Number of breaches reported to ICO nearly doubled this year

The number of security breaches reported to the ICO rose from 1,089 in 2015 to 2,048 this year.

It's not that there are less data breaches lately – it's that they're not being disclosed. That's basically what Huntsman Security is saying, after it requested data about error and breaches in security through the Freedom of Information act.  Between April 2015, and March 2016, a total of 2,048 incidents were reported to the Information Commissioner’s Office (ICO). 

This represents a jump of 88 per cent, as the year before, there were a total of 1,089 reported incidents. 

“Unfortunately, this is not the full story. The average organisation is subject to multiple breaches, of which only some will be detected, so the figures reported to the IOC are likely to be understated,” said Peter Woollacott, CEO, Huntsman Security.  

“The root of the problem is that organisations are under such an intense barrage of cyber activity that threat alerts; many of which turn out to be benign are overwhelming cyber security teams. There is simply too much data to analyse and verify manually. Genuine threats require immediate attention but frequently the investigation of benign and even false alarms can waste a great deal of valuable time and resources. Verizon’s DBIR 2016 gave a clear illustration of this problem, revealing that whilst 84 per cent of attacks compromise their targets within days or less, under a quarter are detected within that timeframe.”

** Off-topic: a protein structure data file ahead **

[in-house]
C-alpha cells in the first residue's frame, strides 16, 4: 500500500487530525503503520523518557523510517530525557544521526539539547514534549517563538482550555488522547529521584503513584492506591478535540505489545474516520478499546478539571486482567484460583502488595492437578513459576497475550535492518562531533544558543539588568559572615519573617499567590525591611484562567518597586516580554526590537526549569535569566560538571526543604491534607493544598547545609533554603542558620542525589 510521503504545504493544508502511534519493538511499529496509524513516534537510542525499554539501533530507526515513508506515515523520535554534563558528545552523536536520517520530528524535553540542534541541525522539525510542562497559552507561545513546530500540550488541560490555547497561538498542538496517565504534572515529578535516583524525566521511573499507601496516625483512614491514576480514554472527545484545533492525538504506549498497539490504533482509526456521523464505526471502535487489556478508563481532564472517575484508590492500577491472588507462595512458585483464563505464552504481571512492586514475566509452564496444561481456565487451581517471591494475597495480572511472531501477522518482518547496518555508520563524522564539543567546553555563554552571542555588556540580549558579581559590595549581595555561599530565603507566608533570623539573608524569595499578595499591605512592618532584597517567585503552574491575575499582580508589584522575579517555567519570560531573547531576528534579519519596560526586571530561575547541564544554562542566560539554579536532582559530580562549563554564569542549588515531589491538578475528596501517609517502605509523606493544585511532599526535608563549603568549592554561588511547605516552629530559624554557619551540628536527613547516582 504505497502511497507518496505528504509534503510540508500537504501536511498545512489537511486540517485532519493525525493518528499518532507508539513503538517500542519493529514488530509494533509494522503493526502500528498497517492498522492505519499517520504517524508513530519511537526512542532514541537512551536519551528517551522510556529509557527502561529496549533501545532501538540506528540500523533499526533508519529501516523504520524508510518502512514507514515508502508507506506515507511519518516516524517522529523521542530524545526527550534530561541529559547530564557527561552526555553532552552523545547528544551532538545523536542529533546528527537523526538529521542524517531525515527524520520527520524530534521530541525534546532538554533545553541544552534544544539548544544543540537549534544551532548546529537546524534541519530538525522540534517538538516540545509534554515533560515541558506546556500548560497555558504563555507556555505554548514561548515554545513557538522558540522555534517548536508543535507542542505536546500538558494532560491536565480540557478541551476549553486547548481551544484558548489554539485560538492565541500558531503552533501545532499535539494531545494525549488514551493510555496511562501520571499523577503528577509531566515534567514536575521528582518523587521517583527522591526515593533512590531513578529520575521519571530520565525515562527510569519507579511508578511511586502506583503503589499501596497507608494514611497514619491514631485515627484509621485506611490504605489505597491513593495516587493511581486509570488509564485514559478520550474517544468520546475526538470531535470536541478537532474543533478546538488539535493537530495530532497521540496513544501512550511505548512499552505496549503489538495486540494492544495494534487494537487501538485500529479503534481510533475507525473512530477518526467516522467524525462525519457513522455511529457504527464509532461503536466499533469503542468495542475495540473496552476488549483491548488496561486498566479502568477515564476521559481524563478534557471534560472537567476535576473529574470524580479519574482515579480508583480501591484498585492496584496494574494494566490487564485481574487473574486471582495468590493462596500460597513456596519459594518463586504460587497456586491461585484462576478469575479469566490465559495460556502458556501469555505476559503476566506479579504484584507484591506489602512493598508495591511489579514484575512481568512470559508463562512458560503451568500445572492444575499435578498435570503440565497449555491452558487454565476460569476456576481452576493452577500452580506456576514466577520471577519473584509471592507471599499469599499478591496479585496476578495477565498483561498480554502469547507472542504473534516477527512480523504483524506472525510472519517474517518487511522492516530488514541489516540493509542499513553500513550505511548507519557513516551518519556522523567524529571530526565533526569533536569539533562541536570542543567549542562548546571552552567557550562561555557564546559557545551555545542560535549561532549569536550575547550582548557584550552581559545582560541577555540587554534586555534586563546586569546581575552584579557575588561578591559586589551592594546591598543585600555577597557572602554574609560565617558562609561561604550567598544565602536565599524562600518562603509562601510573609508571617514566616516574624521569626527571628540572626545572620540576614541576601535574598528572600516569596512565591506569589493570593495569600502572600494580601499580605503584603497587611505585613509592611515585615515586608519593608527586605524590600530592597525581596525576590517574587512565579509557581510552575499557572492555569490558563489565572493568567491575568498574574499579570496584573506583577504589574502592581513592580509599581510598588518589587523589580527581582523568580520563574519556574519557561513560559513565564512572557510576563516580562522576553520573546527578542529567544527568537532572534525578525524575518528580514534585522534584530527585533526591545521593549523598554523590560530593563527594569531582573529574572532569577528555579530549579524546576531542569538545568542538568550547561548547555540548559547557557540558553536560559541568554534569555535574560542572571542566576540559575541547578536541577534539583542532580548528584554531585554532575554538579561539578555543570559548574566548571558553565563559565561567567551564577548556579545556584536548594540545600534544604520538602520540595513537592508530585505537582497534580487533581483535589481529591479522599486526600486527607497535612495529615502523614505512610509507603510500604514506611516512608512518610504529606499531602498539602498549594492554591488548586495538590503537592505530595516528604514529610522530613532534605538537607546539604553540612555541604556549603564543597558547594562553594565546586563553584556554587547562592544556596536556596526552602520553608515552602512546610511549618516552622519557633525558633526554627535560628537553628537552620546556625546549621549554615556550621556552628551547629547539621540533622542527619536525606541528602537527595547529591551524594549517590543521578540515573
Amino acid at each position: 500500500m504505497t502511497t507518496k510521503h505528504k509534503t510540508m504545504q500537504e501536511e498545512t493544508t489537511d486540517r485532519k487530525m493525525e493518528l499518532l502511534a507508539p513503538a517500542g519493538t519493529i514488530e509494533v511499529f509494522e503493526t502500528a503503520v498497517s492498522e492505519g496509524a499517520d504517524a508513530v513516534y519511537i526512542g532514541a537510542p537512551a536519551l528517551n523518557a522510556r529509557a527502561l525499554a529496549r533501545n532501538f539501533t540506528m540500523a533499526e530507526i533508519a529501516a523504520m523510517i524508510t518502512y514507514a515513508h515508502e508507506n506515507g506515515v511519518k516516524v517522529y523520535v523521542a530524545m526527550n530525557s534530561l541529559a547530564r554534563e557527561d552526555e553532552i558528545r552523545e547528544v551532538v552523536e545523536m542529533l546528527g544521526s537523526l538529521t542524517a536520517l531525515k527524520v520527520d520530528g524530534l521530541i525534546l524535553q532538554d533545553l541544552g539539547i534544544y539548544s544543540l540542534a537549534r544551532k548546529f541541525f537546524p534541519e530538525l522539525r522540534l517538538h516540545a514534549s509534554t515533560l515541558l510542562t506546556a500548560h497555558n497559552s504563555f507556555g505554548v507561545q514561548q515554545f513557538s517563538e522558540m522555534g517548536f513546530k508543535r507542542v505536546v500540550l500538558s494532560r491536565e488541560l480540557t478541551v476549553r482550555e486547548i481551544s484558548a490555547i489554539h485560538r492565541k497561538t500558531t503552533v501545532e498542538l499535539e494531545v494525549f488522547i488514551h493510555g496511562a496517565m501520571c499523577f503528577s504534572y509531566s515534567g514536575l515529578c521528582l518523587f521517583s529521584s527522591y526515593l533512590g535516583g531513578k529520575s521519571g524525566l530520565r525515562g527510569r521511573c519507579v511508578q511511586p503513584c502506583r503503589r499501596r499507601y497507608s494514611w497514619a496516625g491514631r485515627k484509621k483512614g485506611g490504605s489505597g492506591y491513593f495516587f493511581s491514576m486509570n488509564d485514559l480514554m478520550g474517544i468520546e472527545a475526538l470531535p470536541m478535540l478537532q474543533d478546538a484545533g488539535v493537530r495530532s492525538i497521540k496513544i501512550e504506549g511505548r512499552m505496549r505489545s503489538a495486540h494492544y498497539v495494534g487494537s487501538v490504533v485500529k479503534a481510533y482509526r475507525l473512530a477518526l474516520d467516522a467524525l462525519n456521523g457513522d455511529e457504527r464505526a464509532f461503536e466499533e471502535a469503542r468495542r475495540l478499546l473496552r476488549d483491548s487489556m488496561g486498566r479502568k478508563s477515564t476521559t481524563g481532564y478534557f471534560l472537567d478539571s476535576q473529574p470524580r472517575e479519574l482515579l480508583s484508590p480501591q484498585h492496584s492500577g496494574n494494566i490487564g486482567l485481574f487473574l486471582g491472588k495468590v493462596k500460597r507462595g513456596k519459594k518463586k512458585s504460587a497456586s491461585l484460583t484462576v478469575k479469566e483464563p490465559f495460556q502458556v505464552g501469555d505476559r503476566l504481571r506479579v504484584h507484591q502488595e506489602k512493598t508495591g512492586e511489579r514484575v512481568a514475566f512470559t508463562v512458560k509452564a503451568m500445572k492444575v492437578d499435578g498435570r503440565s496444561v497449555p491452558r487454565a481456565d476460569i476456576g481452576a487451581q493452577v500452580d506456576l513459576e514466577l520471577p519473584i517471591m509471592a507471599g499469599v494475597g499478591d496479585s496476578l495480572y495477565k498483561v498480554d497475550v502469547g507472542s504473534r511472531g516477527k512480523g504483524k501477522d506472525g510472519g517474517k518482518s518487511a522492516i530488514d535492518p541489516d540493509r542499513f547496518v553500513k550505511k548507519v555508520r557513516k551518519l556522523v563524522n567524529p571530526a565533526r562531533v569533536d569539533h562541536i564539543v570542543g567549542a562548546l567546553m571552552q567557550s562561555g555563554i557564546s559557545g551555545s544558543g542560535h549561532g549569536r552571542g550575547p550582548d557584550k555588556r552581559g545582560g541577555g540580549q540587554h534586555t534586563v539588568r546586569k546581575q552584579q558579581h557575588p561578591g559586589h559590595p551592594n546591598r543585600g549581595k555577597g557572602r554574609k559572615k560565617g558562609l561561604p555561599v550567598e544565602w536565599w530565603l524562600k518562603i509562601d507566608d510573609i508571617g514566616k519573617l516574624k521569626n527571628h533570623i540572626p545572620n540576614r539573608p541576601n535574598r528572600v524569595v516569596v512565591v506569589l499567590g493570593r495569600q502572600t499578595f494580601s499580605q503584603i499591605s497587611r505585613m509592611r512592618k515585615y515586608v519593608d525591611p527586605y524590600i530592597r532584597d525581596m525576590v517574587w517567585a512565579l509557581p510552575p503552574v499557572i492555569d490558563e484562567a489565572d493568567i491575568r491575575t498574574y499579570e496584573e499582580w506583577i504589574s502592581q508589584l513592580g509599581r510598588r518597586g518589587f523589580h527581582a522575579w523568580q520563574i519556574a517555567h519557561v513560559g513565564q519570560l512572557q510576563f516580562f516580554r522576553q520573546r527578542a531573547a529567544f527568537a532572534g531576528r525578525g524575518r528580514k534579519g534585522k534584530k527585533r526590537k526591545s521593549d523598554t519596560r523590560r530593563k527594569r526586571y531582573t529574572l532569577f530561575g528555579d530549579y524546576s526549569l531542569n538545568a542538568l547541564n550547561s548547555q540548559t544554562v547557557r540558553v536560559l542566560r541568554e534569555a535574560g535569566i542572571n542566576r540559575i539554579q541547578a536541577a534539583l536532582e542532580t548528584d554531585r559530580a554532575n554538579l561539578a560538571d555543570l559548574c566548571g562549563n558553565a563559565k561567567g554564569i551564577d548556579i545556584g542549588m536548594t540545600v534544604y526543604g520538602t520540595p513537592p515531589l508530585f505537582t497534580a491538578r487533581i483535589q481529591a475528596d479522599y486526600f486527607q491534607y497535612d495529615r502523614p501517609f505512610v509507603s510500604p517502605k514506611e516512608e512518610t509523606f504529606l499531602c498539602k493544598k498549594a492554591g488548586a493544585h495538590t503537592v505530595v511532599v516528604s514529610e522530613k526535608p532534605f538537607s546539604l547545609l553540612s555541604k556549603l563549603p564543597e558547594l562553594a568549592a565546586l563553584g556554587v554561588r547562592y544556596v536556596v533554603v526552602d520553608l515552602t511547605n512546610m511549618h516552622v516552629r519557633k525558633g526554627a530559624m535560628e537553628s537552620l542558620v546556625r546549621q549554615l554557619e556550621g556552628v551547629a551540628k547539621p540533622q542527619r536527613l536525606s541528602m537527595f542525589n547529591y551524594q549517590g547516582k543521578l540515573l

Financial sector was particularly 'concerning', the report suggests. In that sector, organisations reported less than six per cent of all incidents, but drew in 33 per cent of all ICO penalties.  

"Quite simply, no news is bad news: if breaches aren’t being detected, it most likely just means that security analysts are having difficulty finding the needles in the haystack. To help them see through the noise generated by security alerts, organisations must find a way to automate threat verification and eliminate the wasted effort that result from false alarms,” Woollacott added. 

“By using machine learning to identify otherwise “invisible” threats, security analysts can easily identify those that really matter, and as a result, significantly reduce their time at risk from cyber threats. This in conjunction with automation and streamlining the incident management process means that organisations can put themselves, the ICO and the wider public at greater ease that our data is safe in their hands.”